A defendant in state court may remove “any civil action . . . of which the district courts of the United States have original jurisdiction . . . to the district court of the United States for the district and division embracing the place where such action is pending.” 28 U.S.C. § 1441(a). Federal courts possess diversity jurisdiction over all civil actions between citizens of different states if the amount in controversy exceeds $75, 000, exclusive of interests and costs. 28 U.S.C. § 1332(a)(1). To satisfy the requirement of complete diversity, no plaintiff may be a citizen of the same state as any defendant. Id.; Strawbridge v. Curtiss, 3 Cranch 267, 2 L.Ed. 435 (1806). A corporation is deemed to be “a citizen of any State by which it has been incorporated and of the State where it has its principal place of business.” 28 U.S.C. § 1332(c)(1). “A natural person is deemed to be a citizen of the state where he is domiciled. . . . [A] partnership, as an unincorporated entity, takes on the citizenship of each of its partners.” Zambelli Fireworks Mfg. Co. v. Wood, 592 F.3d 412, 419 (3d Cir. 2010).
“If after removal the plaintiff seeks to join additional defendants whose joinder would destroy subject matter jurisdiction, the court may deny joinder, or permit joinder and remand the action to the State court.” 28 U.S.C. § 1447(e). In light of the 1998 addition of § 1447(e) to the remand statute, “the actual decision on whether or not to permit joinder of a defendant under these circumstances is committed to the sound discretion of the district court.” Mayes v. Rapoport, 198 F.3d 457, 461-63 (4th Cir. 1999). If the court decides to allow joinder of the nondiverse parties, remand to state court is mandatory. 28 U.S.C. § 1447(e); see also Mayes, 198 F.3d at 462 (“[T]he statute does not allow a district court to retain jurisdiction once it permits a nondiverse defendant to be joined in the case.”); see also 14C Charles Alan Wright et al., Federal Practice and Procedure § 3739 (4th ed. 2013) (“If the court permits the non-diverse party to be joined, under amended Section 1447(e) the court must remand the case to the state court from which it was removed.”).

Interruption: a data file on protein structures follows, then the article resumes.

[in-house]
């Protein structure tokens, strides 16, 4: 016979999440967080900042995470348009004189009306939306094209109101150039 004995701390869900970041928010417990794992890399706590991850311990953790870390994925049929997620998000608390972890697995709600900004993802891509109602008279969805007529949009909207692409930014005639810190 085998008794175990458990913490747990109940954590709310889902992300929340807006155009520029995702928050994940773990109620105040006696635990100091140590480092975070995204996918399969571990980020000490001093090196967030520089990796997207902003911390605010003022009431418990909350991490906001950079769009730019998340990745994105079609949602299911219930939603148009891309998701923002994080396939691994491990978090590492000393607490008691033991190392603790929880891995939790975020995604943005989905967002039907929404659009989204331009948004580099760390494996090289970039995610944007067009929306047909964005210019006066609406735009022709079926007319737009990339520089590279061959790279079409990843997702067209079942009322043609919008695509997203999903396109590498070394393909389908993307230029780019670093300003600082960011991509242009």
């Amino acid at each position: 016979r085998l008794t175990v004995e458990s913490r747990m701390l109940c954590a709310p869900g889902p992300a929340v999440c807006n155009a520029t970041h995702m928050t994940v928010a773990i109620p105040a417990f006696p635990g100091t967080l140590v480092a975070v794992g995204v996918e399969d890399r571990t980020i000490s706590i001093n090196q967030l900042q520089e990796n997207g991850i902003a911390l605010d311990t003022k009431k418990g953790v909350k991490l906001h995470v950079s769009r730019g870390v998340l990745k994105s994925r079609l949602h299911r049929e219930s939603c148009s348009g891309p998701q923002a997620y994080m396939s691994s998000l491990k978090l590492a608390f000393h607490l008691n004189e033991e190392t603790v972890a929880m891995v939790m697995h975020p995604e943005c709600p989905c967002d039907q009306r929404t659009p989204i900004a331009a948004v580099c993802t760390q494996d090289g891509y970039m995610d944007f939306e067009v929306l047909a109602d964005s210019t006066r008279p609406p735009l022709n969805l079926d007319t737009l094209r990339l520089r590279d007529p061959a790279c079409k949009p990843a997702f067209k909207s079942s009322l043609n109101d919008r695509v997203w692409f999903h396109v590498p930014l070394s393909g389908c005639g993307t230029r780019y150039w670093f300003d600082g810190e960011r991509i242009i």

This Court no longer has diversity jurisdiction over this matter because the joinder of the Joined Defendants destroyed the complete diversity of the parties. Plaintiffs are Pennsylvania citizens, and it is not disputed that the Joined Defendants are as well. Therefore, because the Court has already permitted joinder of nondiverse parties, this matter must be remanded pursuant to 28 U.S.C. § 1447(e).
Defendants now argue that the Joined Defendants were fraudulently joined. However, Defendants did not timely raise this argument or otherwise oppose Plaintiffs’ initial motion to join those defendants. (Pls.’ Reply to Def.’s Opp’n to Pls.’ Mot. to Remand at 3-4.) Federal courts considering whether to permit joinder of a new defendant sometimes inquire into whether such joinder would be fraudulent, or solely for the purpose of destroying diversity jurisdiction. See Hensgens v. Deere & Co., 833 F.2d 1179, 1182 (5th Cir. 1987); Groh v. Monestero, Civ. A. No. 13-1188, 2013 WL 1809096 at *4 (E.D. Pa. Apr. 29, 2013) (“Hensgens has come to serve as the template for courts in this District deciding motions to remand under Section 1447(e).”). However, nondiverse parties have already been joined in this case, and the Court declines to revisit its prior decision to allow joinder of those parties. Because remand is mandatory under § 1447(e) after a nondiverse party has been joined, remand is proper in this case.
This Court no longer has jurisdiction over this matter, and thus remands the case to the Court of Common Pleas of Philadelphia County. An Order consistent with ...